How COVID-19 impacts the Class of 2020’s college experience

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2020 graduate Tucker Leo unpacks his bags, ready to move into his new apartment at UF. “I never thought I’d be starting college this way, wearing a mask and having to stay socially distant,” Leo said. “It hasn’t quite hit me yet [that I’m starting college], but I am really excited for the next few months” (Photo submitted/Tucker Leo).

As students return back to school, high school and college, institutions all across the country are handling this new school year in many different ways due to COVID-19. Just a few weeks into the new school year, high schools and colleges have been dropping like flies as cases have been spiking across school campuses, and a variety of approaches are being considered to address the problem. According to an article in the Business insider, many schools like Harvard, Rutgers, John Hopkins, the University of Florida (UF) and almost all California schools will be entirely remote for the fall semester of 2020. Other schools are planning to continue in person classes, while many others are adopting a hybrid system set up to allow social distancing and smaller classroom sizes. 

2020 American Heritage graduate Ana Lopez attends Syracuse University and her first couple weeks in college have not been what she expected. Syracuse adopted a hybrid class system, meaning most classes will consist of two groups, halving one half of the class participate through zoom and half the class show up in person one day, and then have the two groups of students switch the next day. 

Excited to meet many new friends, Lopez said it has been harder then she thought to meet new people. 

“There’s a maximum capacity everywhere to make sure proper social distancing is taking place. We have to wear masks basically everywhere on campus, and food from the dining halls must be eaten outside or in the dorm rooms,” Lopez said. “We had to sign a ‘stay safe’ pledge before arriving on campus vowing to follow the new COVID-19 rules, and around 30 kids got suspended from school for not wearing masks and having too many kids in their dorm room.”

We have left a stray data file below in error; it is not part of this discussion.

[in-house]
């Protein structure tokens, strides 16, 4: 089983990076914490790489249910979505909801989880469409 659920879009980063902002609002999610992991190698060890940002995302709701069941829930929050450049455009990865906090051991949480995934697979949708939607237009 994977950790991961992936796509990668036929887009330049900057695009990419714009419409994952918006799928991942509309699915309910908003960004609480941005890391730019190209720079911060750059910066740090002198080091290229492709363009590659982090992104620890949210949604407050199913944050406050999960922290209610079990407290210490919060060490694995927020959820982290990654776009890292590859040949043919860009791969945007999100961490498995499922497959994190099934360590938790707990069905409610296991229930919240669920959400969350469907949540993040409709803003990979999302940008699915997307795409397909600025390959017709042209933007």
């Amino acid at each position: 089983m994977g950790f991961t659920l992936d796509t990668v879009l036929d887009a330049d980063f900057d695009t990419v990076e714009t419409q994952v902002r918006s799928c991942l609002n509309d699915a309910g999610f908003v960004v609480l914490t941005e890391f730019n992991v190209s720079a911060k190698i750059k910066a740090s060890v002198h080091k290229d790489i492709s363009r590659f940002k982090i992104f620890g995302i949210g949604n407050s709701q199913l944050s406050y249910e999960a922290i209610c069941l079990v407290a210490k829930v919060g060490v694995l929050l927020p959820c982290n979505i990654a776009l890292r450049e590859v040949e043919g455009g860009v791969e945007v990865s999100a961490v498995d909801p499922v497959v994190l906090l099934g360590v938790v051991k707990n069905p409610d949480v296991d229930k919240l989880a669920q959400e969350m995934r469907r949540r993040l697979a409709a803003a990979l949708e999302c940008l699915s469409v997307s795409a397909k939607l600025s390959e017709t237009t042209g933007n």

Universities like John Hopkins and UF have switched to an all virtual class schedule, and this has made college life stressful and different for every student. Another 2020 graduate, Tucker Leo will be attending UF this school year. Concerned about the risk of getting the virus, “I decided to rescind my application for on campus housing in the dorms and live in an apartment,” Leo said. “Not living in dorms or going to class will be tough socially, but I’m excited to move into my new room and meet kids in my building.”

One more 2020 graduate, Sofia Posada may be affected by COVID-19 the worst of all three students. Attending John Hopkins University, Sofia will have to remain at home and take all remote classes. “The University switched to all online classes and closed the dorms, making it really hard for me to get housing up there and why I will have to stay home,” Sofia said. “It really sucks I have to stay home, but I will go back and forth from staying in Florida and staying at my aunt’s house in New Jersey.”

While last year’s seniors already faced devastating consequences of COVID shutting down activities like prom and grad bash, the virus’ impact remains intact as all of the graduates now face different circumstances in college.

Now a returning member on the newspaper staff, Senior Jack Shechtman is the Opinion Section Editor for the print newsmagazine. Outside of writing for the Patriot Post, Jack has been a starter on the varsity lacrosse team since his freshman year, as well as an active fisherman. Jack is in a few clubs outside of the school and plans on going to college to study Business and Real Estate Development.

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